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The Dungeon Master

Gary Gygax died yesterday. For those of you who don’t know the name, he was the co-creator of early Dungeons & Dragons, and the main driving force of the game for the first decade of it’s publication. Gygax and Dave Arneson created the initial concept of the game in the early 1970s (first published in 1974), but Gary wrote the majority of the game rules and books through about 1985. That work became the foundation for the whole role-playing game (RPG) genre and industry, including all the current computer RPGs like World of Warcraft. He was affectionately called the “Father of RPGs.”

He was a life-long gamer — a player of all kinds of games — and a prolific writer. He had a very creative mind, and from all I’ve ever read about him, was just a fun guy to sit at a table and roll dice with. He’s one of the very few celebrity-type people I’ve always wanted to meet, just to shake his hand and thank him for creating the hobby that excited me as a young teenager and entertained me into advanced adulthood.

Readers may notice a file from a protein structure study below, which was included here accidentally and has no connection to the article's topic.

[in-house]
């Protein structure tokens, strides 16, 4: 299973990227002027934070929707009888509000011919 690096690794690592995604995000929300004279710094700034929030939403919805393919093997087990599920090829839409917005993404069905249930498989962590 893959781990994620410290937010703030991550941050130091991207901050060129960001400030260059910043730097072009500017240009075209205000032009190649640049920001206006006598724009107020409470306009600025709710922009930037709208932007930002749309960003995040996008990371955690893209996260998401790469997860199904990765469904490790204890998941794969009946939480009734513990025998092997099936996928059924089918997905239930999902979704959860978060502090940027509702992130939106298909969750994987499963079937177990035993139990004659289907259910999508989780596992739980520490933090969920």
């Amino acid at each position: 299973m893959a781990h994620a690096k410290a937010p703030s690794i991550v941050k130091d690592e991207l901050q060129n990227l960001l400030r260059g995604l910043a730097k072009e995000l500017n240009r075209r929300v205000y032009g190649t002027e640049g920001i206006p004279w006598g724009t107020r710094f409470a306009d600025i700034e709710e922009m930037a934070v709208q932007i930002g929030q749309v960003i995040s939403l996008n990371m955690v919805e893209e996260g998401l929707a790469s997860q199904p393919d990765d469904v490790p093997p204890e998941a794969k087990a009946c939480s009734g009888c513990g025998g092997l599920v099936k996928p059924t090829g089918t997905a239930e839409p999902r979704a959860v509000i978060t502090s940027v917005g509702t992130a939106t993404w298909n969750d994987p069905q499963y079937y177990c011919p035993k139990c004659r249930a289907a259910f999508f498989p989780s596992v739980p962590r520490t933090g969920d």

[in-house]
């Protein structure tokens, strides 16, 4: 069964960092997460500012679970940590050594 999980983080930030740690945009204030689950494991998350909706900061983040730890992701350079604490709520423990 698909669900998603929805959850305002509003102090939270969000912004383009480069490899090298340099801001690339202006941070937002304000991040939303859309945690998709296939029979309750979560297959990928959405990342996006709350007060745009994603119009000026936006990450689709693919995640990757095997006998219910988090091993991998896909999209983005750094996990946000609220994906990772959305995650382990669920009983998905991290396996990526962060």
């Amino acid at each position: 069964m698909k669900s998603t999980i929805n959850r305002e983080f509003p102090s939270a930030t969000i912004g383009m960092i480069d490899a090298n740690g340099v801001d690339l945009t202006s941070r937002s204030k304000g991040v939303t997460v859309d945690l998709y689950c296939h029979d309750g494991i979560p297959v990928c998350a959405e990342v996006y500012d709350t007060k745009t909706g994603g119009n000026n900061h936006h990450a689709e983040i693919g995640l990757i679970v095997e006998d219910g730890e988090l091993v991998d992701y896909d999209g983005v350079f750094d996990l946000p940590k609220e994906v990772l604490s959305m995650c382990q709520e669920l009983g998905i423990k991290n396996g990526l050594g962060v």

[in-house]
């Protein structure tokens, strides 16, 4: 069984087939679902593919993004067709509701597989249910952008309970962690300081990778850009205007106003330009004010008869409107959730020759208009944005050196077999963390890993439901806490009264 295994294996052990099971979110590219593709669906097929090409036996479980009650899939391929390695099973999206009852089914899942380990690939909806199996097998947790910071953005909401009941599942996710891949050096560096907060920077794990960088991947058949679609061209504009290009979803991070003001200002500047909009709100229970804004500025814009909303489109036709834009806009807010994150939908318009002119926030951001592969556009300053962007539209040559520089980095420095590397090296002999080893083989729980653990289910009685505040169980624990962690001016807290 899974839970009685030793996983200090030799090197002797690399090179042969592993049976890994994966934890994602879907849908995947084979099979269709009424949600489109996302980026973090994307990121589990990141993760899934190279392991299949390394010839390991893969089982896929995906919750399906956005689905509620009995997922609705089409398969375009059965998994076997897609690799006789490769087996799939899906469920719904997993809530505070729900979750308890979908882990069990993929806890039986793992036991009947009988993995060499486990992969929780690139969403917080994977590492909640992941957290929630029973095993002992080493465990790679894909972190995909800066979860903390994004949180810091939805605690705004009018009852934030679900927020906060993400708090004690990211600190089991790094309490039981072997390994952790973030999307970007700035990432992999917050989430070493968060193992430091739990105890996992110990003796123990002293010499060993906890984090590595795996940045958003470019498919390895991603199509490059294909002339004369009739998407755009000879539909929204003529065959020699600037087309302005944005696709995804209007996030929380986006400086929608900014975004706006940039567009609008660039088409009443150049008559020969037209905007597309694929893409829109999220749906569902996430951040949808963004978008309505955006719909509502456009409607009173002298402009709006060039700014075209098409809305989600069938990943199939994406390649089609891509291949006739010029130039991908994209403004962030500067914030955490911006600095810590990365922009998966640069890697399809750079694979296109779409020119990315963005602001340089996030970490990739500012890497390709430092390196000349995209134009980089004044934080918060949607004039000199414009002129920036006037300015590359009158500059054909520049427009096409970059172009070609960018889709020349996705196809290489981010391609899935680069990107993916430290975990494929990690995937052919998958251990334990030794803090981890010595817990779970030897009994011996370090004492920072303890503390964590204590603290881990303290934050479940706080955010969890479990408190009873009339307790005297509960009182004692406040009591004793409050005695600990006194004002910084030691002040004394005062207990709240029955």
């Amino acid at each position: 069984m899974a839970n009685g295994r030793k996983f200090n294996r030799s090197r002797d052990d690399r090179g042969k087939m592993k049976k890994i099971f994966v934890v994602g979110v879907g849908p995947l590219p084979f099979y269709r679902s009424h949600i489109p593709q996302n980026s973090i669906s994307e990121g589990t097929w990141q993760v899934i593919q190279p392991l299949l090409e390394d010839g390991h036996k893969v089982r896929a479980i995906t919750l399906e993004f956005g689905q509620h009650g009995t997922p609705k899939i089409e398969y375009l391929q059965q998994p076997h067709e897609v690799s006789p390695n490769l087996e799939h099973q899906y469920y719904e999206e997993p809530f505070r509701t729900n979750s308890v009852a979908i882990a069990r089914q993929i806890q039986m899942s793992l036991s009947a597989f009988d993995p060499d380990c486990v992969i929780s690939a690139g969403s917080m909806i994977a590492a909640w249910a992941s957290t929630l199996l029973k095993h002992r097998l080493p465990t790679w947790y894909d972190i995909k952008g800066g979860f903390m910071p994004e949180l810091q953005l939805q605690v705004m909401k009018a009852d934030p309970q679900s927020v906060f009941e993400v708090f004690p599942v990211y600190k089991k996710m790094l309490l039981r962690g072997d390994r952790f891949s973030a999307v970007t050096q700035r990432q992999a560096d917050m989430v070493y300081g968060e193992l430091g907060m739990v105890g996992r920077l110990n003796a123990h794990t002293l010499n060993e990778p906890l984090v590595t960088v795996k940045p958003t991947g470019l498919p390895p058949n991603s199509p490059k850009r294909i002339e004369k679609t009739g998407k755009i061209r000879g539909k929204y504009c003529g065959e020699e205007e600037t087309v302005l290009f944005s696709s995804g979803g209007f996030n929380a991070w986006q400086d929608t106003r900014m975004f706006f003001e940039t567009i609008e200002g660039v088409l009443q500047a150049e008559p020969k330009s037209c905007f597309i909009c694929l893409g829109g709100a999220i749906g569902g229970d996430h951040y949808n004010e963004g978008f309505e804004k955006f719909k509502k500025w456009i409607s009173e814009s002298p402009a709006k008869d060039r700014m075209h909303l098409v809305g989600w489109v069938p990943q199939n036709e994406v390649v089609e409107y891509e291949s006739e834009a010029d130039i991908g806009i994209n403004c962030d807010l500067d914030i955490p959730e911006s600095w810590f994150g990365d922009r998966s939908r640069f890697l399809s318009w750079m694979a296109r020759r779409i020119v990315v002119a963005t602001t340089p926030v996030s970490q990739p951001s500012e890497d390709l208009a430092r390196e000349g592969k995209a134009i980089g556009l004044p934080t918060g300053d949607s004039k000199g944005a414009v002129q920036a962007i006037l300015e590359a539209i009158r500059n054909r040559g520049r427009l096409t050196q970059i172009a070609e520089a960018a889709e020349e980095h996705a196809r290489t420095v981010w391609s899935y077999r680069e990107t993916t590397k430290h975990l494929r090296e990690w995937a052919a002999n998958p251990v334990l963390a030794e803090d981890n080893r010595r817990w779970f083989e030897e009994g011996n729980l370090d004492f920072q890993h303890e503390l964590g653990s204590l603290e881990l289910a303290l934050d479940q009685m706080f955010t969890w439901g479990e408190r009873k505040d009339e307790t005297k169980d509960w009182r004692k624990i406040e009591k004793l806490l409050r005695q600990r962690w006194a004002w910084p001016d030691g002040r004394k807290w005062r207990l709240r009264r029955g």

He was 69 years old (35 at the first publication of D&D), and he was still playing and writing games right up till the end. I occasionally visit a D&D discussion forum where he participated, and his last post there was February 21, 2008. He even responded to some of my questions on that board (he responded to everyone’s questions).

Most everyone who knew of him knew he’d been having health problems through the last few years. And although we all realized, in the back of our minds, that he wouldn’t live forever, no long-time D&D gamer wanted to think about it. But now it’s happened. The father of our favorite pastime has moved up to the big game table in the sky. Salute, Gary — your works have given me decades of imaginative, fun times.


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